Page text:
There’s a better way to dilute the impact of TD variance: Make touchdowns worth 4 points instead of 6 points. We made that change in one of my standard-scoring home leagues more than a decade ago. It was so popular that two league members who were commissioners in other leagues changed TD values to 4 points in their leagues, too.

The all-play and median-scoring formats are hereby banned.

Trying to impose fairness in fantasy football is folly. Until we figure out a way to mitigate the effects of injuries in fantasy football, there will always be an element of unfairness. Head-to-head play is the essence of sport, fantasy football included. Accept that you will occasionally have good weeks and still lose, just as you will occasionally have bad weeks and luck your way into a victory.

Terrible trade offers will be punished with a $20 fine.

One-sided trade offers are annoying and a waste of time. If you submit a trade proposal that is imbalanced by 15 or more points on the FantasyPros Trade Value Chart, you will be fined. And for good measure, you will also be scorned.

Well, OK. Fantasy football has been fixed. You’re welcome.

Rest assured that more decrees, fiats and diktats will be forthcoming. But now it’s time to turn our attention to Week 10.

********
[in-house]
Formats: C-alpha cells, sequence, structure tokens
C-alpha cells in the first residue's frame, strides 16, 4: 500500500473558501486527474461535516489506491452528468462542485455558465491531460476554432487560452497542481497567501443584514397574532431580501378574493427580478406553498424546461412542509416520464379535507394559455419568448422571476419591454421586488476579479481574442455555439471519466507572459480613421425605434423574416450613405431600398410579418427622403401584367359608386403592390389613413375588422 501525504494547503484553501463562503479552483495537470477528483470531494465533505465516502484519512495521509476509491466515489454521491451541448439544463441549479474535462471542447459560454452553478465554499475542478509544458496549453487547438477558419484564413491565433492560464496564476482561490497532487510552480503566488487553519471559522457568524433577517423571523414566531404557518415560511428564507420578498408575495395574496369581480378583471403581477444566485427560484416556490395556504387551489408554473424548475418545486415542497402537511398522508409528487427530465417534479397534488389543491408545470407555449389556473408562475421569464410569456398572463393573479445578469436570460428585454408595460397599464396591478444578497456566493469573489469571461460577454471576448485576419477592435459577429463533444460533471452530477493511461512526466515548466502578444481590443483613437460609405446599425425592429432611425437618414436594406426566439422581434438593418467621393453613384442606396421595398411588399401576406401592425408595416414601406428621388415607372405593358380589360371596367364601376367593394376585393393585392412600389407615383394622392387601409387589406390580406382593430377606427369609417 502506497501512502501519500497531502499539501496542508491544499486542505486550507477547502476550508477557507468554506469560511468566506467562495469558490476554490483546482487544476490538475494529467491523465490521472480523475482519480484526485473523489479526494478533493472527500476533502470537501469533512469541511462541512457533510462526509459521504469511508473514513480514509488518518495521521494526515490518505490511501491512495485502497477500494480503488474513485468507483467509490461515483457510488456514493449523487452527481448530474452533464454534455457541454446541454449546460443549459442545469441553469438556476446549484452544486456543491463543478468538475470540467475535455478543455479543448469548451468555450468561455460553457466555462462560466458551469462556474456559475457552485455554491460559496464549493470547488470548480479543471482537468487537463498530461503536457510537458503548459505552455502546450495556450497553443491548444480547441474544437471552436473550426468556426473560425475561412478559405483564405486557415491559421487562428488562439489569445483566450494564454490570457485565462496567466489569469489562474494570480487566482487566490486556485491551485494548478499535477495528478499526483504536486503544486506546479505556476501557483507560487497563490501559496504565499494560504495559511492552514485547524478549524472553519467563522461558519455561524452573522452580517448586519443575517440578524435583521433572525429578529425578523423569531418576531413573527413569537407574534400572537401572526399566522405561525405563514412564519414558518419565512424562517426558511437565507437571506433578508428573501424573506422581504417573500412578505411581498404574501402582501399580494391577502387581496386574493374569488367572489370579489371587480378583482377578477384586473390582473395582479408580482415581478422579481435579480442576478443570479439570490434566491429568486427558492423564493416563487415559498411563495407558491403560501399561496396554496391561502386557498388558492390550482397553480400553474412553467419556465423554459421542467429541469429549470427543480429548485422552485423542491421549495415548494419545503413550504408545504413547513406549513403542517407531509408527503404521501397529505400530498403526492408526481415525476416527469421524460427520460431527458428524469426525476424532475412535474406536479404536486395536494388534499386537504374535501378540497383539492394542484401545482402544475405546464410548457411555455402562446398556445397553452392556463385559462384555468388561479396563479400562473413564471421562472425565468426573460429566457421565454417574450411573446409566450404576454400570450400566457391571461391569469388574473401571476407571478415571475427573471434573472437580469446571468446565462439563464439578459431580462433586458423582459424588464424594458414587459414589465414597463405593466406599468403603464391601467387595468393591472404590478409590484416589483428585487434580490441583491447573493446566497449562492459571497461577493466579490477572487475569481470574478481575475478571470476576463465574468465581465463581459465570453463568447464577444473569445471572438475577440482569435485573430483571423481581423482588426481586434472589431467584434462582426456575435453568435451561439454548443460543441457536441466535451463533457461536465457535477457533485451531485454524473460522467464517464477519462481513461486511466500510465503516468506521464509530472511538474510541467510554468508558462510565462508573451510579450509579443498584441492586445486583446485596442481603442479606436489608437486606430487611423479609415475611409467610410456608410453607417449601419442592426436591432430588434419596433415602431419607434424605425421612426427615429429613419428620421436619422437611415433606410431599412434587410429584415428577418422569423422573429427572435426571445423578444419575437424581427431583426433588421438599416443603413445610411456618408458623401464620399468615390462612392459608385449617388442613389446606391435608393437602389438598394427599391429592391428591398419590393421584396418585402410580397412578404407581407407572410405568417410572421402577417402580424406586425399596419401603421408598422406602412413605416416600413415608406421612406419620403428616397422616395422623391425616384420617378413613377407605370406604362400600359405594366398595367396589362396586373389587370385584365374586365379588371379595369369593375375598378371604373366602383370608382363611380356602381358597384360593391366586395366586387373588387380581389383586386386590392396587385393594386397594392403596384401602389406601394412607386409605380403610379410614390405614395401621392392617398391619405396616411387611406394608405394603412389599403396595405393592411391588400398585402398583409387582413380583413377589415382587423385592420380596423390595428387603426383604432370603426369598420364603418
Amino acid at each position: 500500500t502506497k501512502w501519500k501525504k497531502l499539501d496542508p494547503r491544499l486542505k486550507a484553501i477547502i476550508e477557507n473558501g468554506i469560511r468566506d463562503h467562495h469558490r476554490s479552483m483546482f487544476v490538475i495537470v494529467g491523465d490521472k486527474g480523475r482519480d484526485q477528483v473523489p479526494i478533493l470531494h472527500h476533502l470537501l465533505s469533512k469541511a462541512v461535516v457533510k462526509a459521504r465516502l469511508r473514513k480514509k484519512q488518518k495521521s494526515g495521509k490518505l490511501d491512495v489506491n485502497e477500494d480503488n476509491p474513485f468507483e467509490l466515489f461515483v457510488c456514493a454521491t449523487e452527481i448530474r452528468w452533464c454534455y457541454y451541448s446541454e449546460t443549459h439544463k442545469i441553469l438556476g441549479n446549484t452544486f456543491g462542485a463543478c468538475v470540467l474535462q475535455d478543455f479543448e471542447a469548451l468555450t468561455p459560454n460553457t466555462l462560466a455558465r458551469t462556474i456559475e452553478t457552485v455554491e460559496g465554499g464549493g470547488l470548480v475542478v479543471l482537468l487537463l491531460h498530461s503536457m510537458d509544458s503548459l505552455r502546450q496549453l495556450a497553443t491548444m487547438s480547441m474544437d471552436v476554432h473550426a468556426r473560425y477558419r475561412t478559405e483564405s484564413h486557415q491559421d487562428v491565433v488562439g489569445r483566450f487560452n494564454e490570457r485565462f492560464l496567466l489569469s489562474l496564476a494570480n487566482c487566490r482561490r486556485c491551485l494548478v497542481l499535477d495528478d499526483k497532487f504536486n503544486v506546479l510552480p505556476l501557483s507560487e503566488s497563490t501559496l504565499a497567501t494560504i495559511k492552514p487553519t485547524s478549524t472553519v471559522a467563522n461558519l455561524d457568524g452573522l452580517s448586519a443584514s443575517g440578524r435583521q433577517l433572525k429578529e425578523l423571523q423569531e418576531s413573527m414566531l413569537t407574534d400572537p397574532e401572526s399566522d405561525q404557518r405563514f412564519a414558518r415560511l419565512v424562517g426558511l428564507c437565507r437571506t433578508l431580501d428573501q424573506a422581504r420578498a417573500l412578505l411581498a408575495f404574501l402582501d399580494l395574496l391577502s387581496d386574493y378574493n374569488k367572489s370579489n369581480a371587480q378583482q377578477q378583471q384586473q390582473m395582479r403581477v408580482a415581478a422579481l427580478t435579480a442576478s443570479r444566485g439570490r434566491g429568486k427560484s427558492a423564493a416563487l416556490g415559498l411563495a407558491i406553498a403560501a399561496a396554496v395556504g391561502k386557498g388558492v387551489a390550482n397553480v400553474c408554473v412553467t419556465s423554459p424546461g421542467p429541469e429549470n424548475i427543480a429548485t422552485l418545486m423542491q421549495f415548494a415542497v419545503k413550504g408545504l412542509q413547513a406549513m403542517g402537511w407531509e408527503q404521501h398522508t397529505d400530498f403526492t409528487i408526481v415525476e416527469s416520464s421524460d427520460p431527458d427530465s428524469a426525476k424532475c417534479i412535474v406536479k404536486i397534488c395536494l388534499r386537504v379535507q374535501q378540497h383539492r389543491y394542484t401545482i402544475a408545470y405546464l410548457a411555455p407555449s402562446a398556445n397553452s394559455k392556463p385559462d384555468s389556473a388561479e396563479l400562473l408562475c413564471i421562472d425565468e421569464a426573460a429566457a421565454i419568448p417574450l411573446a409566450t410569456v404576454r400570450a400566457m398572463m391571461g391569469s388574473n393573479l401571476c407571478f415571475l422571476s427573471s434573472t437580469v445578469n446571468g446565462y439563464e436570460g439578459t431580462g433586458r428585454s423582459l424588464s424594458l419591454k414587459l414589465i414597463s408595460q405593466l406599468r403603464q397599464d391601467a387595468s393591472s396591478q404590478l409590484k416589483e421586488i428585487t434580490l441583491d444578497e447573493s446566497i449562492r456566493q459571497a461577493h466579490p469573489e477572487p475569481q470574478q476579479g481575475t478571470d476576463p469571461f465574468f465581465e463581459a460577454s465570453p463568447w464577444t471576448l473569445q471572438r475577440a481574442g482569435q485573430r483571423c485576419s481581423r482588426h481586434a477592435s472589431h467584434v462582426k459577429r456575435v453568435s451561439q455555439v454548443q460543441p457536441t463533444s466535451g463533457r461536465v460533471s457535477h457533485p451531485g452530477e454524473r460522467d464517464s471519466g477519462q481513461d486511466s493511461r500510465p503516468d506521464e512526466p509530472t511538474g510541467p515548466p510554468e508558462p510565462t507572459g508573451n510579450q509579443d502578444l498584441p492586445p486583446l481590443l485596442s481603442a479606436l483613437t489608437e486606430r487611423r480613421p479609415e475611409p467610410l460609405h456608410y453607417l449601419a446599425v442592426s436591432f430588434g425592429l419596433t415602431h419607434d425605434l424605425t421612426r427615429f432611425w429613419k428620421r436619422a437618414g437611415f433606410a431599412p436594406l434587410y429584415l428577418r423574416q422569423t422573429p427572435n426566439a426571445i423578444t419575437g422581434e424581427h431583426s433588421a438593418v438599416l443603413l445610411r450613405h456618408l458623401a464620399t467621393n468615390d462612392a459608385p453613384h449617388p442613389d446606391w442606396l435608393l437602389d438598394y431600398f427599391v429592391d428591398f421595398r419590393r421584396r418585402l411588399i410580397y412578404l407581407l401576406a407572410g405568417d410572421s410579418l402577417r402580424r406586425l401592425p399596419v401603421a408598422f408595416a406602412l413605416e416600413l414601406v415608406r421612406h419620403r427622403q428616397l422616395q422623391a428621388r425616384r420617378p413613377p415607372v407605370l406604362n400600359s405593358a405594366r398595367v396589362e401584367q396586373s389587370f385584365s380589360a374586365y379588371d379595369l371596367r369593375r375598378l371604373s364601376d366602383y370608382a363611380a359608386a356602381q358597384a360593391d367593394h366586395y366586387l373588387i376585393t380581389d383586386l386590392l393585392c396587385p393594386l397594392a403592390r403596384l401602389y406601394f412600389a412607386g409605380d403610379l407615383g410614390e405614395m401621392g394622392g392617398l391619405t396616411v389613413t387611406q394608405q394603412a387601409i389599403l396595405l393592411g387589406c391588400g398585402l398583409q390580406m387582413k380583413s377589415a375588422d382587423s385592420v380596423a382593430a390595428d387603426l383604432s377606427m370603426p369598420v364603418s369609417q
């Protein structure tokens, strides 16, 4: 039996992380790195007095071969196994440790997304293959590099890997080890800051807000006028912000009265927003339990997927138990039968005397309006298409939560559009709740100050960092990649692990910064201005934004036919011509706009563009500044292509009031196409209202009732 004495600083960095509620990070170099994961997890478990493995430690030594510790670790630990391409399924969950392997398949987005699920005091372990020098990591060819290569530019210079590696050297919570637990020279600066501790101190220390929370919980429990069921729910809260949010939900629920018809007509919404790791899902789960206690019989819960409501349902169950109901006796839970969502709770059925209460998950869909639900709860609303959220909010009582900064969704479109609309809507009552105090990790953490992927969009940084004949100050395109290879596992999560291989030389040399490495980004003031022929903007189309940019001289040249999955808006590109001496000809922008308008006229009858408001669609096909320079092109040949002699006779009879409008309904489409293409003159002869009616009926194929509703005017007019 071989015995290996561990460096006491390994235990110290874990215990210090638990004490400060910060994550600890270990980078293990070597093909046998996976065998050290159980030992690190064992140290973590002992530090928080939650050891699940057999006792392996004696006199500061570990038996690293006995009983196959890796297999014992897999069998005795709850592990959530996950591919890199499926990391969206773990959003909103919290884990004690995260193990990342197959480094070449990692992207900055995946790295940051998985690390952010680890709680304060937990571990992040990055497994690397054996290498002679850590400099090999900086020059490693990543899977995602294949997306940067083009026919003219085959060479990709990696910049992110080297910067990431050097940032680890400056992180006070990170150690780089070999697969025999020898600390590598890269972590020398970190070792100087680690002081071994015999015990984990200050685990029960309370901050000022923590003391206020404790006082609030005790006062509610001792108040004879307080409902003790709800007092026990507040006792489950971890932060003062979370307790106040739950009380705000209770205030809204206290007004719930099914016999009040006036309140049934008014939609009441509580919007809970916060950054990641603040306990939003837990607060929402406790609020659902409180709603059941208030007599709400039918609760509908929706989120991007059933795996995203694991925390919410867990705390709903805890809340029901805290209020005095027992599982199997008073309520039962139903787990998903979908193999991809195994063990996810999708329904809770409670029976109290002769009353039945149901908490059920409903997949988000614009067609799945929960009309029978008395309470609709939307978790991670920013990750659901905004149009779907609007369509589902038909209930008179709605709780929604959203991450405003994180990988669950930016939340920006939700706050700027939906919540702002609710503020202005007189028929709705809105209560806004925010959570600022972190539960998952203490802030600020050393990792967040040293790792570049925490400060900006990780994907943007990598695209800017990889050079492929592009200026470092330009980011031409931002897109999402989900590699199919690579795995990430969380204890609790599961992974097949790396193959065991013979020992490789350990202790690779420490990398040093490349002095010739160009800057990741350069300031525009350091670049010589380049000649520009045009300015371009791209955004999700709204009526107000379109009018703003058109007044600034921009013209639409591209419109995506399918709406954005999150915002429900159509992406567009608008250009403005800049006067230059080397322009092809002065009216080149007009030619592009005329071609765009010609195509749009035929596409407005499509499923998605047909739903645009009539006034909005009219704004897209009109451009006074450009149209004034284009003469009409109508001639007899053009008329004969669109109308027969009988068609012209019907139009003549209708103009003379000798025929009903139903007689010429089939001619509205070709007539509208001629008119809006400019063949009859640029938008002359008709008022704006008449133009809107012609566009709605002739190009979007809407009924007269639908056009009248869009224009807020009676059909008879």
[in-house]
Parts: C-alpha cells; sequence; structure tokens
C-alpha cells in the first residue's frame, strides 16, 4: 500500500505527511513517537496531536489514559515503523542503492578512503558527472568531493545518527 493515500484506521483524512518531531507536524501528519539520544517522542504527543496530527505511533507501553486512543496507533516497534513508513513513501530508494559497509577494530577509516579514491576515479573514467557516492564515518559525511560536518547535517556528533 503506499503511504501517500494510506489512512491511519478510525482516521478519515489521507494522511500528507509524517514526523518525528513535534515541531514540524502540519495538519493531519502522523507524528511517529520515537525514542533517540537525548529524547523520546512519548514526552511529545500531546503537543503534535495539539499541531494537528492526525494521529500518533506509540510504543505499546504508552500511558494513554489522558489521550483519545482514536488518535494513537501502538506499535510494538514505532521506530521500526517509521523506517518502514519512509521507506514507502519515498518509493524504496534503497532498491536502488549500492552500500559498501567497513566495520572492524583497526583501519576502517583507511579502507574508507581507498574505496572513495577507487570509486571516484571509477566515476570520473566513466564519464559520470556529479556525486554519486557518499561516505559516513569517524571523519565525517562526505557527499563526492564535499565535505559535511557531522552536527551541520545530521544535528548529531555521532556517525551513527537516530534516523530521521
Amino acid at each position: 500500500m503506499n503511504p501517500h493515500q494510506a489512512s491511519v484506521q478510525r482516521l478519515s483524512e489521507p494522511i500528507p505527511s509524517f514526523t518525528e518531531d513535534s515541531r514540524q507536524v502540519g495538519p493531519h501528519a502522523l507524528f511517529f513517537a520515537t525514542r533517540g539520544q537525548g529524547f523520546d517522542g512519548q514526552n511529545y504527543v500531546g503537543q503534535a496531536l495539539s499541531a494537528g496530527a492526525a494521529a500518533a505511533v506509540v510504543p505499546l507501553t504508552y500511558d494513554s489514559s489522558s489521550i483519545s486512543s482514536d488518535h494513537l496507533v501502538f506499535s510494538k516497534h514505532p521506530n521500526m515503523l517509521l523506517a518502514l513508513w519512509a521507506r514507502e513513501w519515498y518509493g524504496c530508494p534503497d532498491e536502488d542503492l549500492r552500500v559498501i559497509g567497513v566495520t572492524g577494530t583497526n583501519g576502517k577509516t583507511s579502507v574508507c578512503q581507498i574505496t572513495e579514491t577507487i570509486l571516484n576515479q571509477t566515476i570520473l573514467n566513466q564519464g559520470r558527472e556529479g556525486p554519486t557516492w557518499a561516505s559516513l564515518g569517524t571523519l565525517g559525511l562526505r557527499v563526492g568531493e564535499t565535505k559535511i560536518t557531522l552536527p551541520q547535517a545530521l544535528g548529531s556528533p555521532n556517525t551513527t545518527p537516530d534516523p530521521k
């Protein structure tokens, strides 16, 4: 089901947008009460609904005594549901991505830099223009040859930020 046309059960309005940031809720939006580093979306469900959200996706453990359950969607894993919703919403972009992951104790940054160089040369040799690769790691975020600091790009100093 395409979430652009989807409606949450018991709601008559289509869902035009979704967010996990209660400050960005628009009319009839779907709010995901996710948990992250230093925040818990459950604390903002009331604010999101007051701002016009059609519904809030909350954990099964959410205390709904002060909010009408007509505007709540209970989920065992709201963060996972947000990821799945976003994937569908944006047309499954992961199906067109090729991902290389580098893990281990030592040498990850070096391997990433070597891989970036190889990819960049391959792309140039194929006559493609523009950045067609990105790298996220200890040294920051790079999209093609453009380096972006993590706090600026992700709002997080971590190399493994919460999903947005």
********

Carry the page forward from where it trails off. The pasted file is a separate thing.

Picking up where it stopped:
As always, feel free to use these tiered rankings as a tiebreaker for your difficult lineup decisions. Beneath the tiers, I’ll offer a few brief thoughts on some of the borderline start/sit guys and some other interesting cases.

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Fitz’s Fantasy Football Week 10 Tiers & Rankings

QUARTERBACKS

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Patrick Mahomes, Jalen Hurts, Tua Tagovailoa and Matthew Stafford are all on bye. Week 10 is a farewell to arms. It’s going to be a messy week at the QB position.

Dak Prescott‘s point totals in his last three games: 24.9, 29.1 and 28.4. He’s QB1 in fantasy points per game over that span. Dak doesn’t figure to get much resistance this week from a Giants pass defense that ranks 20th in DVOA. The primary concern if you’re a Dak stakeholder is that the Giants, 17.5-point underdogs, might not be able to stay close in the second half, which could mean that Dak ends up with well under 30 pass attempts.